January 10, 2014 - 12:35 PM
VERNON - The Vernon Public Art Gallery will soon reopen its doors after a month-long closure caused by flooding.
Executive director Dauna Kennedy-Grant says everyone at the gallery is looking forward to getting back to normal after a challenging winter.
“It’s been very chaotic,” Kennedy-Grant says of the sudden closure December 6. “It’ll be nice to get going again... and get hammering away again on the new facility.”
A broken water line on 31st Avenue was to blame for flood waters trickling into every room of the gallery, drenching insulation in the walls and damaging carpeting.
“It ended up being considerably more damage than it first appeared,” Kennedy-Grant says. “We had no idea the extent of the damage until they started ripping into (the walls).”
She suspects the damages will cost around $10,000 to $20,000, though no firm estimate as been pegged.
As restoration crews work to put all the pieces of the gallery together again for a January 16 reopening, staff are also waiting for the furnace to be fixed. The building has been without proper heating for about three months, leaving employees and volunteers huddled around space heaters.
It’s not an ideal scenario, or an ideal location. But that could all change if a referendum for a new art gallery is successful. Greater Vernon politicians haven’t set a date for the referendum yet, though it’s in the works.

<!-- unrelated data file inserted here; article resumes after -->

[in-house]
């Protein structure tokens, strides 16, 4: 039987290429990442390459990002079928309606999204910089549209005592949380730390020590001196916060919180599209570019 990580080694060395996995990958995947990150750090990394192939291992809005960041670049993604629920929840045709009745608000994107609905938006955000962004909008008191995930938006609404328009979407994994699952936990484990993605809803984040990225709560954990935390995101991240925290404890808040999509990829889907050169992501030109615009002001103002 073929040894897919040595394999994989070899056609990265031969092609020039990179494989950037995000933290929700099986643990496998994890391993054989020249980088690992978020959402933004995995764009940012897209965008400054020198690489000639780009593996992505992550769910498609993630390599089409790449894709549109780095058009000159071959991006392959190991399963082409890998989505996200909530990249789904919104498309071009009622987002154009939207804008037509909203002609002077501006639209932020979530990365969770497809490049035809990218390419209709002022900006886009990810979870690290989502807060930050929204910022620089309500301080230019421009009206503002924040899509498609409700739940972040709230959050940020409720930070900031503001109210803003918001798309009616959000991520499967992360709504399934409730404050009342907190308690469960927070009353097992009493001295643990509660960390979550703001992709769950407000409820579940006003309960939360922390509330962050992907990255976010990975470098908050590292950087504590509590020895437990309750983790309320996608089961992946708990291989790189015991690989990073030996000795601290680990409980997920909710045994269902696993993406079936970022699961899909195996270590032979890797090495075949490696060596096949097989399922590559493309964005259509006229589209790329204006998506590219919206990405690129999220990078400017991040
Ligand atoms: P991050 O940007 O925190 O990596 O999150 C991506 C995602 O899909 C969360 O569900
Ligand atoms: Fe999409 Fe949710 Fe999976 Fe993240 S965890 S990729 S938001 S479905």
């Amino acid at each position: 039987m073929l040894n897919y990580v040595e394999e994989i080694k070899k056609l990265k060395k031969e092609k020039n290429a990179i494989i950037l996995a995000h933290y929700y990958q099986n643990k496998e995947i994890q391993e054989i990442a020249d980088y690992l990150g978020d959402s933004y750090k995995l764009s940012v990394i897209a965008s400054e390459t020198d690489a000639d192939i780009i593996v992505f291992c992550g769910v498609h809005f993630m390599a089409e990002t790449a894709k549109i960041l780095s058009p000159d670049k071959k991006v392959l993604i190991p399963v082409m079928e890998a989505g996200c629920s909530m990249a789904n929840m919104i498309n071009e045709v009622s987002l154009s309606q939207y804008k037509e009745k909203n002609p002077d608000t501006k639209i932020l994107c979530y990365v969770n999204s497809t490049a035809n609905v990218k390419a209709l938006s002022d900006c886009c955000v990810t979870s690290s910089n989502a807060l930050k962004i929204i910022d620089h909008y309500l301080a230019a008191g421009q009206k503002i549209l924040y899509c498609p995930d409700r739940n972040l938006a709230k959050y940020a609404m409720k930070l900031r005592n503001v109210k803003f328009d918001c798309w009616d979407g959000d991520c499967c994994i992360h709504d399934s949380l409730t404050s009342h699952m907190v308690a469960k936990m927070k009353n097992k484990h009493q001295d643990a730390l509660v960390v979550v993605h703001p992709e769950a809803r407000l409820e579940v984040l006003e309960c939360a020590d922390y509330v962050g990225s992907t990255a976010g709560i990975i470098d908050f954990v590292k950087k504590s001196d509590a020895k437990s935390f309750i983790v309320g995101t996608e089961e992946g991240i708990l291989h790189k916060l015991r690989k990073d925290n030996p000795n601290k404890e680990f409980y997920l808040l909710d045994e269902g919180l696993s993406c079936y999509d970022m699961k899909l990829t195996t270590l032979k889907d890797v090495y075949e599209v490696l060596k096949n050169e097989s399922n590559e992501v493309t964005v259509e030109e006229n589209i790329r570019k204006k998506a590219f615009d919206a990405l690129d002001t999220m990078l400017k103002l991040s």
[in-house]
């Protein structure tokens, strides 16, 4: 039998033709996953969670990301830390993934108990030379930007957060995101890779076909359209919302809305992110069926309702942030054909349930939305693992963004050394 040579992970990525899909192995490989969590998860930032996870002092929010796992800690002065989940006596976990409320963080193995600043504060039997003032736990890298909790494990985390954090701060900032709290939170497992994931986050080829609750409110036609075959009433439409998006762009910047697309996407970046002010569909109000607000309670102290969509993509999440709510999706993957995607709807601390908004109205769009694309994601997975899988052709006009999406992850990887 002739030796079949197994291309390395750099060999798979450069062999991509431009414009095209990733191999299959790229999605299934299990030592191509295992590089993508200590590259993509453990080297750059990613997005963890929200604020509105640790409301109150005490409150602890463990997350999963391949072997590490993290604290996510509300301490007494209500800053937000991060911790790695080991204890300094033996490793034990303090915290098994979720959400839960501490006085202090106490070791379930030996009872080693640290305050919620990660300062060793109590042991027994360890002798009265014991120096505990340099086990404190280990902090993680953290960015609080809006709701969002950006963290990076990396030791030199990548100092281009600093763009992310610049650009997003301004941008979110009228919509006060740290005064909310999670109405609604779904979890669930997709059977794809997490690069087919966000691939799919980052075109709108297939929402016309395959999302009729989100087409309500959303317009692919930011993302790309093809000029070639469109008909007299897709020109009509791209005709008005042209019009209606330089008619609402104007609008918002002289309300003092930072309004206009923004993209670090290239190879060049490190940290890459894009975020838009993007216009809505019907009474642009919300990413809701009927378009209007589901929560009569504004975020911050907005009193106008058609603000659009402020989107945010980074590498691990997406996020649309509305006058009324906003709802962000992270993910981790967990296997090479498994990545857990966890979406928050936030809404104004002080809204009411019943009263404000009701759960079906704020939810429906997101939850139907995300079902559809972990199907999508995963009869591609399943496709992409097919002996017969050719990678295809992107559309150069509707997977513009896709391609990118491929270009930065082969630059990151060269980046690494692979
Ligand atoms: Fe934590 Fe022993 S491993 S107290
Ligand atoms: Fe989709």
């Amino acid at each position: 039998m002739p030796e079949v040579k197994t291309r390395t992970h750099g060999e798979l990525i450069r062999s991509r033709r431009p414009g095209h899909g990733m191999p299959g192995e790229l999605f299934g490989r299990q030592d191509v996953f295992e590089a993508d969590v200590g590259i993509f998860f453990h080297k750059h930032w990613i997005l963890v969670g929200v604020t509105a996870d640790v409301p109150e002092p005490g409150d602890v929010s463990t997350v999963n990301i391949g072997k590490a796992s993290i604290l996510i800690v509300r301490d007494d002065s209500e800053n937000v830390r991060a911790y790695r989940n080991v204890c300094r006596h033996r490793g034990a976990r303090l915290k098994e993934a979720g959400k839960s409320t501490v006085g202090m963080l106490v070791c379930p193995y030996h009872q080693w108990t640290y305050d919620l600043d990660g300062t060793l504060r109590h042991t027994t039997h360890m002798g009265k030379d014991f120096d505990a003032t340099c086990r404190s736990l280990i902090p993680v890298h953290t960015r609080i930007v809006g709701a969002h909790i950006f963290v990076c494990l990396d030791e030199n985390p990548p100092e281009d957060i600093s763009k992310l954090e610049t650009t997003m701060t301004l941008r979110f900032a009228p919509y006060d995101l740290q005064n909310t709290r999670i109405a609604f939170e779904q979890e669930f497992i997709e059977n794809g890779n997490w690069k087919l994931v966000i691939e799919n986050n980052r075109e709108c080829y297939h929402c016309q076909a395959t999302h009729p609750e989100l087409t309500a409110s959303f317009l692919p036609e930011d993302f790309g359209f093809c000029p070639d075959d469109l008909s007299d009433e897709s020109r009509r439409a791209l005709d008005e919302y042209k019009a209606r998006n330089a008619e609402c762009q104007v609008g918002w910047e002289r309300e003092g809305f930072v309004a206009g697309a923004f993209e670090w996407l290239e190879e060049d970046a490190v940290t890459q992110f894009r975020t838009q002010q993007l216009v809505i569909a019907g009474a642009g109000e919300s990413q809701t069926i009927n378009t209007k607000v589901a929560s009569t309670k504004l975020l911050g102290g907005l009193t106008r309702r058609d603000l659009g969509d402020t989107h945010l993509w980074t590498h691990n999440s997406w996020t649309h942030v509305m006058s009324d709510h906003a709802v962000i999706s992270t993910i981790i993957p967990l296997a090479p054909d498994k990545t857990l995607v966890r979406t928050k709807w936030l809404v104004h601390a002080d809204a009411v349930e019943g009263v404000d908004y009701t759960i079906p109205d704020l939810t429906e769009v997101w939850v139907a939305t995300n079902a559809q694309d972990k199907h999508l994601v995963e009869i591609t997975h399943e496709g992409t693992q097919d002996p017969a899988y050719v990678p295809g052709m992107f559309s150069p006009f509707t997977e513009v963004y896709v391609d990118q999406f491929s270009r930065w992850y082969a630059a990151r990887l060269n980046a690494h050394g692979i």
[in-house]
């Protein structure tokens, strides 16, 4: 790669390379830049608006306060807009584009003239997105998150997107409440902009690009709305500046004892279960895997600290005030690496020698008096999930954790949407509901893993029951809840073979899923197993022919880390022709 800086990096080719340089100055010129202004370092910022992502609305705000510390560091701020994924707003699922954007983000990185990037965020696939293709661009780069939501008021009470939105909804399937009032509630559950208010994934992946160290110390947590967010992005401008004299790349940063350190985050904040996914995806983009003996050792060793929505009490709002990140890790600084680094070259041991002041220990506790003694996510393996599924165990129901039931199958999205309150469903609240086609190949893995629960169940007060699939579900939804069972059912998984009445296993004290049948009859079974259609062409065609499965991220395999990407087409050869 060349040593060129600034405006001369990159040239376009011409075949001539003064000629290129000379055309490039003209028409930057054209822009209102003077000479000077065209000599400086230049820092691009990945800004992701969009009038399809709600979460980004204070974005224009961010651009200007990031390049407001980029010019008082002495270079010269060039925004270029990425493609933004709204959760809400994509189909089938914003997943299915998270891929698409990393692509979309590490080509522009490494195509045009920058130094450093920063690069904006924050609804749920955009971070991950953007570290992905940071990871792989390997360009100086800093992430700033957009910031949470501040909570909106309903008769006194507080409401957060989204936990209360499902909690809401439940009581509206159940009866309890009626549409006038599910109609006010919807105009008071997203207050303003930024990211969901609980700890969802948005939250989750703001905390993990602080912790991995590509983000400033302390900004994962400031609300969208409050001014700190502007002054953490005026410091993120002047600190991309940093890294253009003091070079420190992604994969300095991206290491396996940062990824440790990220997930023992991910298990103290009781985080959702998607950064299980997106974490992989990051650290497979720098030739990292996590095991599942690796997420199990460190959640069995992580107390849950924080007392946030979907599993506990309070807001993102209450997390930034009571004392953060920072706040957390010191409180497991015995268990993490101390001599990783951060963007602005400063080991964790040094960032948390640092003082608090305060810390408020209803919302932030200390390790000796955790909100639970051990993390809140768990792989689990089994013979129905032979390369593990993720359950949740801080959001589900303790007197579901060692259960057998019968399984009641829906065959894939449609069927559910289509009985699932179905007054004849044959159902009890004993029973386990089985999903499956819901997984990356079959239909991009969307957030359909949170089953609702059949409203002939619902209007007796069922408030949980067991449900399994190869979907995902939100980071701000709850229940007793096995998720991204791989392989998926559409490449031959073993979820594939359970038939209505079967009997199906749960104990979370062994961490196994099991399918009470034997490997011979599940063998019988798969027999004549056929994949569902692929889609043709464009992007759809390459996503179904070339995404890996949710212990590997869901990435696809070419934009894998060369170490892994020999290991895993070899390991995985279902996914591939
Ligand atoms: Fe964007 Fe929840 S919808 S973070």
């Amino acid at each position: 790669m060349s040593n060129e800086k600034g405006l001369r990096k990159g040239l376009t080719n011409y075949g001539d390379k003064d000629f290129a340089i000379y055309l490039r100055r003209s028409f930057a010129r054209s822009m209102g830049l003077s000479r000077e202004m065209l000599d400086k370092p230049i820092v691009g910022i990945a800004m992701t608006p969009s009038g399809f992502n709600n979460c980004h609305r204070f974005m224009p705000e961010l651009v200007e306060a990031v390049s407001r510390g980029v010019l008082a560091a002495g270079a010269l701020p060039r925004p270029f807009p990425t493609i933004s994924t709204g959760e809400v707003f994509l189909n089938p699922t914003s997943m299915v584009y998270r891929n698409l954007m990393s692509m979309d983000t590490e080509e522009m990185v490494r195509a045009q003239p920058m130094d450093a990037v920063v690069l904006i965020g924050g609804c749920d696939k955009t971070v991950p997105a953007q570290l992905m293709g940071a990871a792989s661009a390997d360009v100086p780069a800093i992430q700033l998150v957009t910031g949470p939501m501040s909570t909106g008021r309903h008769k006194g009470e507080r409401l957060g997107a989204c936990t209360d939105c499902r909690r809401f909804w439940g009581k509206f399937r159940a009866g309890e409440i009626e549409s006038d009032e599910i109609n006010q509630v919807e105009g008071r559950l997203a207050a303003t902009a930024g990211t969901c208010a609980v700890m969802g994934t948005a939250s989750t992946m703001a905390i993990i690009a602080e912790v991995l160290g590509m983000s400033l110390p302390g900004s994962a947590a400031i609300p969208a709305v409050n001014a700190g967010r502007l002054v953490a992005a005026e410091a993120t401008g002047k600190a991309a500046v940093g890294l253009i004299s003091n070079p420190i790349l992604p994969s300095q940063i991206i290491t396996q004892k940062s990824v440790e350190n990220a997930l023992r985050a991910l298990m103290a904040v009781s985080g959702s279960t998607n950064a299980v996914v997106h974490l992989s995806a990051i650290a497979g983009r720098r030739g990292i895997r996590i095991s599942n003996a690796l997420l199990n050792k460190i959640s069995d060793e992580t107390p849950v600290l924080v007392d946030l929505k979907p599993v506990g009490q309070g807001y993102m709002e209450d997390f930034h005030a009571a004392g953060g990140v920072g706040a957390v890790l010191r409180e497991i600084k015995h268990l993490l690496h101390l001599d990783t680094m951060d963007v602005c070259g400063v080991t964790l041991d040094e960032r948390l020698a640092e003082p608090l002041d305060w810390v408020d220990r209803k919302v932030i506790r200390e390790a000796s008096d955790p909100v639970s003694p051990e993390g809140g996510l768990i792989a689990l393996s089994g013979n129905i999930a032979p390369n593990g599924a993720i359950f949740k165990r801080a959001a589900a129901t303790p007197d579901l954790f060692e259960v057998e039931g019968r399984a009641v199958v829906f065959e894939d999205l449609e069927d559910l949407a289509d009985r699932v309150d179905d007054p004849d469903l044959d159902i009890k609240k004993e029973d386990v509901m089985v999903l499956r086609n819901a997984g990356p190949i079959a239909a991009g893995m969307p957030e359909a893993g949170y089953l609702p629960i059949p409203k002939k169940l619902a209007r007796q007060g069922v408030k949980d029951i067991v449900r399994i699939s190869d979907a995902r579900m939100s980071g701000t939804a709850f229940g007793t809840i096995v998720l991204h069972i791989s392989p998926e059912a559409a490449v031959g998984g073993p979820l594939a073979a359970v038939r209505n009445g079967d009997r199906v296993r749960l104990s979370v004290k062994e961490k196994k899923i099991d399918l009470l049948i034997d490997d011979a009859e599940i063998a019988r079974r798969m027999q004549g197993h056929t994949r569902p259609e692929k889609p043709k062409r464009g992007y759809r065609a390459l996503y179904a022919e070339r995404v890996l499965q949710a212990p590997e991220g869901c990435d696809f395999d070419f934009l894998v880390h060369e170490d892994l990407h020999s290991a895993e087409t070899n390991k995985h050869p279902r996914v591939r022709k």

During the gallery closure, staff managed to keep one operation going. Exhibits were cut short and programs cancelled, but the gift shop remained open at a temporary location: the proposed site of the new art gallery, two blocks away on the same road within a vacant building that once housed the Vernon Flower Shop.
“What I was really thrilled about is we are even more confident now that we picked the right location. We probably had triple the number of people coming through the door than we do here,” Kennedy-Grant says.
She says big barriers to walk-in visitors at the current location are poor visibility and the fact that people have to cross the highway to get there.
“We had probably an equivalent amount of sales in a week and a half (at the temporary location) that we usually get here in the whole month of December,” she says.
Kennedy-Grant is glad they were able to keep the gift shop open to support the artists selling their wares there.
Next Thursday’s reception will mark the start of a new exhibit, and a new year for the gallery.
“This is a reception to celebrate together that we’ve made it through,” Kennedy-Grant says.
The public is welcomed to the reception January 16 from 6-8 p.m.
To contact the reporter for this story, email Charlotte Helston at firstname.lastname@example.org, call (250)309-5230 or tweet @charhelston.
News from © InfoTel News Ltd, 2014